I'm still glad I bought the Hooker though. Hehe..

GB :mrgreen:
Bird76Mojo said:
I'd seen that recently Bill, and meant to post it up for everyone, but got sidetracked.. I did post something about the 2 into 1 exhaust though, and possibly the rear sets? Hell, that exhaust is more affordable than the Hooker that I paid out the wazoo for!! Plus it's brand new, not 30 years old like mine!

I'm still glad I bought the Hooker though. Hehe..

GB :mrgreen:

Tell you what GB, maybe you should send that (so called) Hooker to me and let me verify that it is Indeed a Hooker system. :D I'd sure hate for you to get taken, you know? :D Oh well, I tried. ;)
That Hooker is one piece that'll have to be pried outta my cold dead hands.. Along with my guns.

Nice try though. :p

GB :mrgreen:
Question about handlebars in general, based on your Omar's post. is the handlebars.

How do you know what handlebars will fit what bikes? Sorry for the elementary question but I've looked in the clymer's manual and also at a few sites online for those handlebars and I don't want to make a dumb mistake.

I would eventually like to have a bike darn close to this one:
I just don't know what handlebars and gauge kits those are or how to find them (and know they'll fit)

Thank you very much for your time and input.

PS - i've never paid for a hooker. any advice you have on that would also be taken into consideration ahahhahaha.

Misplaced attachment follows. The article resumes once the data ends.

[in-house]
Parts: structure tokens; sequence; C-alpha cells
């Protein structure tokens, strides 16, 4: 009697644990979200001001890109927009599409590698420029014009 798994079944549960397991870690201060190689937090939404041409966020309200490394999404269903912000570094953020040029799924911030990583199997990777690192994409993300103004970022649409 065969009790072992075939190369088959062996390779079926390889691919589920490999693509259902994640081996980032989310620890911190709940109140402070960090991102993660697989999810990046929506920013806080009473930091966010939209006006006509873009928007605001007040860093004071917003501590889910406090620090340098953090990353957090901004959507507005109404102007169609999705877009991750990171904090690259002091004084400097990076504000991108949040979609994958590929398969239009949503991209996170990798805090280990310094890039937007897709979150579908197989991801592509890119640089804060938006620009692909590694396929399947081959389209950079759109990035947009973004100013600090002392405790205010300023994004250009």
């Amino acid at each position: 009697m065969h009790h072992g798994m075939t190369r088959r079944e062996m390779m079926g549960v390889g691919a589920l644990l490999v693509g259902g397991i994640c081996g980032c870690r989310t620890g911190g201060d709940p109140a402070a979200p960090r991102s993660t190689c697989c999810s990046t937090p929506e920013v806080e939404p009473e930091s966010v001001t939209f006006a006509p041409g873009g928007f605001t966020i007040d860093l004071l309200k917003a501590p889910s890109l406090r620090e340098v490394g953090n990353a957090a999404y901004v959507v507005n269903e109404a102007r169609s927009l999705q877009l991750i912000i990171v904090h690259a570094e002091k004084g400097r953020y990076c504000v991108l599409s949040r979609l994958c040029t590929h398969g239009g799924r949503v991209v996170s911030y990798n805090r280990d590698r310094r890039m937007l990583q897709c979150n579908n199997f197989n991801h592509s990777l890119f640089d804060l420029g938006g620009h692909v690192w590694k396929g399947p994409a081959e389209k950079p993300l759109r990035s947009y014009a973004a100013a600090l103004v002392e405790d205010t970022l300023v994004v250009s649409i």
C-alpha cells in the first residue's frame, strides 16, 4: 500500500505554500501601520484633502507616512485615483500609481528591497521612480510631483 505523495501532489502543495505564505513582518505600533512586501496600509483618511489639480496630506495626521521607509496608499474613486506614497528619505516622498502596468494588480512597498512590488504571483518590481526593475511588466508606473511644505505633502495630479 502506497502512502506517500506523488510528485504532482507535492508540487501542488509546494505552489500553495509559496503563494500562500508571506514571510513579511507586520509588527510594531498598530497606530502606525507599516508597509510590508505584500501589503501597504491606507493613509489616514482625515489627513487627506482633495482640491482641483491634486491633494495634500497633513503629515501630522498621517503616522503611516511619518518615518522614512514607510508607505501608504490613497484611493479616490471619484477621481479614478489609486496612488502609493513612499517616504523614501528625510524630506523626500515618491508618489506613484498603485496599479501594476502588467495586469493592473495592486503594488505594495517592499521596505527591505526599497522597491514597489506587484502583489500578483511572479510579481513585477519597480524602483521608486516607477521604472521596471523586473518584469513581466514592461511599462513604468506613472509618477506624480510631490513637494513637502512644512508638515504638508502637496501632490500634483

See less See more
The guages are stock Honda. The bars are identical to my adjustable clubmans and mine are Tomasselli brand. They're 7/8". Any 7/8" bars will fit your bike basically. Any bars on Omars will, I'm sure.

GB :mrgreen:
That's great that you can just id it like that.

Very useful indeed.

I'm going to check out the handlebar brand you mentioned in 7/8. I'm assuming that I just need to make sure that I have a complete range of motion when "adjusting" the bars.

For some reason the front of my bike seems so much clunkier. Probably just because it's all stock.

Do I need to get anything aside from the handlebars? the triple-tree piece for example? or will it fit as is?

Thanks again.
See less See more
bandanabandit said:
For some reason the front of my bike seems so much clunkier. Probably just because it's all stock.

Thanks again.

Welcome to the world of stock 450's - those are maybe some of the worst forks ever made, to be sure. The best I can say of them is that they're replaceable.
You might try draining them and putting in some 10 or 15 weight fork oil.